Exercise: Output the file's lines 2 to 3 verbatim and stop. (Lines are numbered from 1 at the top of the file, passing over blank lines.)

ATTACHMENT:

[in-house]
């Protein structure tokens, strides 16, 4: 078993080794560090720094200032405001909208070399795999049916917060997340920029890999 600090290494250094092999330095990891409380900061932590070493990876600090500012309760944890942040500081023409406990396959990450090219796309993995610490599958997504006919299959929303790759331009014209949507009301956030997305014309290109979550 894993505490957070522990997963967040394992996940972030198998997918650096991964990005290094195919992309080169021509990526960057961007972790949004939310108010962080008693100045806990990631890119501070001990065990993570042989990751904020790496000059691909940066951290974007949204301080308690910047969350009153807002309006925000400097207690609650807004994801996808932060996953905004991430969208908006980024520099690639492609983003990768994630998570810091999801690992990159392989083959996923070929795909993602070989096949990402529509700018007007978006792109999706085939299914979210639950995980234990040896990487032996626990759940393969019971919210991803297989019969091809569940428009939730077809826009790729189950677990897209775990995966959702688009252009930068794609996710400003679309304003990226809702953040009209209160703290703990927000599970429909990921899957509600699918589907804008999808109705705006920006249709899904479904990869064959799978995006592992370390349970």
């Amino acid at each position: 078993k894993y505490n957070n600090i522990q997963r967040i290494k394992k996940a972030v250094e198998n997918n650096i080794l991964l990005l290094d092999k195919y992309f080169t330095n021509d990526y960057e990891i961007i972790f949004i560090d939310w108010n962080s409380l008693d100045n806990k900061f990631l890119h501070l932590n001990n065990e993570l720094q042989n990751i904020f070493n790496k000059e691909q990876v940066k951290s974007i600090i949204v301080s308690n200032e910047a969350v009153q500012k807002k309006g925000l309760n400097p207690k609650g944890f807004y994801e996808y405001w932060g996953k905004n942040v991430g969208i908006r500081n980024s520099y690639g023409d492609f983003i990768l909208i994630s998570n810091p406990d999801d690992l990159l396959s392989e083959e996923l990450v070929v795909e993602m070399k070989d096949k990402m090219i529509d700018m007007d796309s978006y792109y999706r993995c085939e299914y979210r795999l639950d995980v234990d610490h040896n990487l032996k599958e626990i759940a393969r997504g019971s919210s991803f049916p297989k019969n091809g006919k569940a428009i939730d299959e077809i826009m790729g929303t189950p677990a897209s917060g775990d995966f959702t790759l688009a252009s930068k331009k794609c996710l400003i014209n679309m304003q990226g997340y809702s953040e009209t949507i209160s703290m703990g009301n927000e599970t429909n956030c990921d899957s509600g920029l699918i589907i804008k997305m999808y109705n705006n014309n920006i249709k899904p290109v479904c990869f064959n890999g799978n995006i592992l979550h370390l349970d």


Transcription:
């Protein structure tokens, strides 16, 4: 078993080794560090720094200032405001909208070399795999049916917060997340920029890999 600090290494250094092999330095990891409380900061932590070493990876600090500012309760944890942040500081023409406990396959990450090219796309993995610490599958997504006919299959929303790759331009014209949507009301956030997305014309290109979550 894993505490957070522990997963967040394992996940972030198998997918650096991964990005290094195919992309080169021509990526960057961007972790949004939310108010962080008693100045806990990631890119501070001990065990993570042989990751904020790496000059691909940066951290974007949204301080308690910047969350009153807002309006925000400097207690609650807004994801996808932060996953905004991430969208908006980024520099690639492609983003990768994630998570810091999801690992990159392989083959996923070929795909993602070989096949990402529509700018007007978006792109999706085939299914979210639950995980234990040896990487032996626990759940393969019971919210991803297989019969091809569940428009939730077809826009790729189950677990897209775990995966959702688009252009930068794609996710400003679309304003990226809702953040009209209160703290703990927000599970429909990921899957509600699918589907804008999808109705705006920006249709899904479904990869064959799978995006592992370390349970």
């Amino acid at each position: 078993k894993y505490n957070n600090i522990q997963r967040i290494k394992k996940a972030v250094e198998n997918n650096i080794l991964l990005l290094d092999k195919y992309f080169t330095n021509d990526y960057e990891i961007i972790f949004i560090d939310w108010n962080s409380l008693d100045n806990k900061f990631l890119h501070l932590n001990n065990e993570l720094q042989n990751i904020f070493n790496k000059e691909q990876v940066k951290s974007i600090i949204v301080s308690n200032e910047a969350v009153q500012k807002k309006g925000l309760n400097p207690k609650g944890f807004y994801e996808y405001w932060g996953k905004n942040v991430g969208i908006r500081n980024s520099y690639g023409d492609f983003i990768l909208i994630s998570n810091p406990d999801d690992l990159l396959s392989e083959e996923l990450v070929v795909e993602m070399k070989d096949k990402m090219i529509d700018m007007d796309s978006y792109y999706r993995c085939e299914y979210r795999l639950d995980v234990d610490h040896n990487l032996k599958e626990i759940a393969r997504g019971s919210s991803f049916p297989k019969n091809g006919k569940a428009i939730d299959e077809i826009m790729g929303t189950p677990a897209s917060g775990d995966f959702t790759l688009a252009s930068k331009k794609c996710l400003i014209n679309m304003q990226g997340y809702s953040e009209t949507i209160s703290m703990g009301n927000e599970t429909n956030c990921d899957s509600g920029l699918i589907i804008k997305m999808y109705n705006n014309n920006i249709k899904p290109v479904c990869f064959n890999g799978n995006i592992l979550h370390l349970d």